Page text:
The Bendler-Strasse is off the Tiergarten, not far from the Esplanade, and I found my way there without much difficulty. I flatter myself that both Monica and I played our parts well, and I am sure nothing could have been more professional than the way I helped her to alight. It was an apartment house and she had the key of the front door, so, after seeing her safely within doors, I returned to the car and drove it round to the garage by a carriage-way leading to the rear of the premises.

As I unlocked the double doors of the garage, a man came down a ladder outside the place leading to the upper room.

"Did it work all right, sir?" he asked.

"Is that Carter?" I said.

"Sure that's me," came the cheery response. "Stand by now and we'll run her in. Then I'll show you where you are to sleep!"

We stowed the car away and he took me upstairs to his quarters, a bright little room with electric light, a table with a red cloth, a cheerful open fire and two beds. The walls were ornamented with pictures cut from the American Sunday supplements, mostly feminine and horsy studies.

"It's a bit rough, mister," said Carter, "but it's the best I can do. Gee! but you look that dawg-gorn tired I guess you could sleep anywheres!"

He was a friendly fellow, pleasant-looking in an ugly way, with a button nose and honest eyes.

"Say, but I like to think of the way we fooled them Deutschers," he chuckled. He kept on chuckling to himself whilst I took off my boots and began to undress.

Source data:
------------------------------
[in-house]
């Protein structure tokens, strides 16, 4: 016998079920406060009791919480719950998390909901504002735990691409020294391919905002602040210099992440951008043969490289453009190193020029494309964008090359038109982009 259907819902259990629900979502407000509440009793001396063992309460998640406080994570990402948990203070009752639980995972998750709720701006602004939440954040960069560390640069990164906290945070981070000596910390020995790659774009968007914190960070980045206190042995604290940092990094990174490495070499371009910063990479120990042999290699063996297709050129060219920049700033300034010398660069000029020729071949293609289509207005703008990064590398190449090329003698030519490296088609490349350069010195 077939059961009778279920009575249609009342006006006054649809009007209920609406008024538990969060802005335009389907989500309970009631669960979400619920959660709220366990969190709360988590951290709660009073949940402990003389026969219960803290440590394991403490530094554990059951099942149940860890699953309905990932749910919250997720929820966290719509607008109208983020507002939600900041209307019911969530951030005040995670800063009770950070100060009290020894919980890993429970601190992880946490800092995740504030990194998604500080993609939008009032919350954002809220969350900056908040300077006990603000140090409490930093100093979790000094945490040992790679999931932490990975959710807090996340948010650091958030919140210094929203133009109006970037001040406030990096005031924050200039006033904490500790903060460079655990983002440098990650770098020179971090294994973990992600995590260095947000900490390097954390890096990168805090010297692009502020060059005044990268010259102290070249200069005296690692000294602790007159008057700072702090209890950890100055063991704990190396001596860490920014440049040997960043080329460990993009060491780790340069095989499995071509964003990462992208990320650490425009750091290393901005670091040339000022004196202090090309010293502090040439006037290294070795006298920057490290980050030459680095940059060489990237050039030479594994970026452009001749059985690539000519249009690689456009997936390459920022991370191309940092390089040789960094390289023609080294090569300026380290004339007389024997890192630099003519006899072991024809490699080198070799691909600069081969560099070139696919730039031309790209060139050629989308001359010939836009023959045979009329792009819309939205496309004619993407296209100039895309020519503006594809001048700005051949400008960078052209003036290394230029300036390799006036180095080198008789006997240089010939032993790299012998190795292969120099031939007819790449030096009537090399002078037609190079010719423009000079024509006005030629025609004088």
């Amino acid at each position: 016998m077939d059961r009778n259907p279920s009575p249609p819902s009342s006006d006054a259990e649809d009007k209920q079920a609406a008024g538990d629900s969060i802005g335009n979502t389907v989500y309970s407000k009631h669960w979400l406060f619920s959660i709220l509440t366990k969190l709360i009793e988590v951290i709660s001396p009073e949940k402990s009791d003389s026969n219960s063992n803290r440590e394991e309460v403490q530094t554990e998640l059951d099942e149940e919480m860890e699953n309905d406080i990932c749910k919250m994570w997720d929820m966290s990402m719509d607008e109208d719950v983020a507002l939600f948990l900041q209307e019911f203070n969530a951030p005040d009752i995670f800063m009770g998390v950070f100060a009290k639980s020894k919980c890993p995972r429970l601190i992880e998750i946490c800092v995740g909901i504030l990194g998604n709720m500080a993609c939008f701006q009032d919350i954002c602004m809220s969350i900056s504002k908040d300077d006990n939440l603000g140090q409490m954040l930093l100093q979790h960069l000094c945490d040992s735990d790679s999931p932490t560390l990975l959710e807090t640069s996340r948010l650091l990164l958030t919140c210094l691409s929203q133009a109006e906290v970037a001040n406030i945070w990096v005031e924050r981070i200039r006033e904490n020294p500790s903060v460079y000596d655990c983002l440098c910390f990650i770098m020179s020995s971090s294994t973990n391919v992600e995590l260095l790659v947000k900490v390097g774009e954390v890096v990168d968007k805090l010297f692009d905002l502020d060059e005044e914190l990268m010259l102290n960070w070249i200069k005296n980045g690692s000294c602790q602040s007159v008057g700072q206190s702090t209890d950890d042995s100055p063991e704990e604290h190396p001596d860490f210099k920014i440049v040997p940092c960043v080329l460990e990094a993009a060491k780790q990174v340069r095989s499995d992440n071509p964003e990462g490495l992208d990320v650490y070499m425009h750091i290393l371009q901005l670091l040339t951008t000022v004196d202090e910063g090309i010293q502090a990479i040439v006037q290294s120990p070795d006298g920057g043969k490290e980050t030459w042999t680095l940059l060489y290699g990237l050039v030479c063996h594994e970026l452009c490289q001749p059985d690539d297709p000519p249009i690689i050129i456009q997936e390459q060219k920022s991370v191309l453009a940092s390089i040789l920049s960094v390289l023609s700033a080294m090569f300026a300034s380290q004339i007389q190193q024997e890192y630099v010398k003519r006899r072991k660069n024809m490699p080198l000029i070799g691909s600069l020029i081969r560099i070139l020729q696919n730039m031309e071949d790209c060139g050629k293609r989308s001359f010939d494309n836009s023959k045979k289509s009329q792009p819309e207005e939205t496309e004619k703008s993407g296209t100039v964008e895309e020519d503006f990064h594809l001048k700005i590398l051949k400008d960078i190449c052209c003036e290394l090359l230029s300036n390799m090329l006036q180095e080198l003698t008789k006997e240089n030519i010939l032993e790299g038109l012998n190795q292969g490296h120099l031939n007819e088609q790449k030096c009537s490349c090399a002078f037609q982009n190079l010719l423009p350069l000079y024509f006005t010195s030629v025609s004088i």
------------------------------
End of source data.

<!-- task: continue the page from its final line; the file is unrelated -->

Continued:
"That there is your bed," he said, pointing; "the footman used to sleep there but they grabbed him for the army. There's a pair of Mr. Gerry's pyjamas for you and you'll find a cup of cocoa down warming by the fire. It's all a bit rough, but it's the best we can do. I guess you want to go to sleep mortal bad, so I'll be going down. The bed's clean . . . there are clean sheets on it. . . ."

"But I won't turn you out of your room," I said. "There are two beds. You must take yours."

"Don't you fret yourself about me," he answered. "I'll make myself comfortable down in the garage. I don't often see a gentleman in this dawg-gorn country, and when I do I know how to treat him."

He wouldn't listen to me, but stumped off down the stairs. As he went I heard him murmuring to himself:

"Gee! but we surely fooled those Deutschers some!"

I drank this admirable fellow's cocoa; I warmed myself at his fire. Then with a thankful heart I crawled into bed and sank into a deep and dreamless sleep.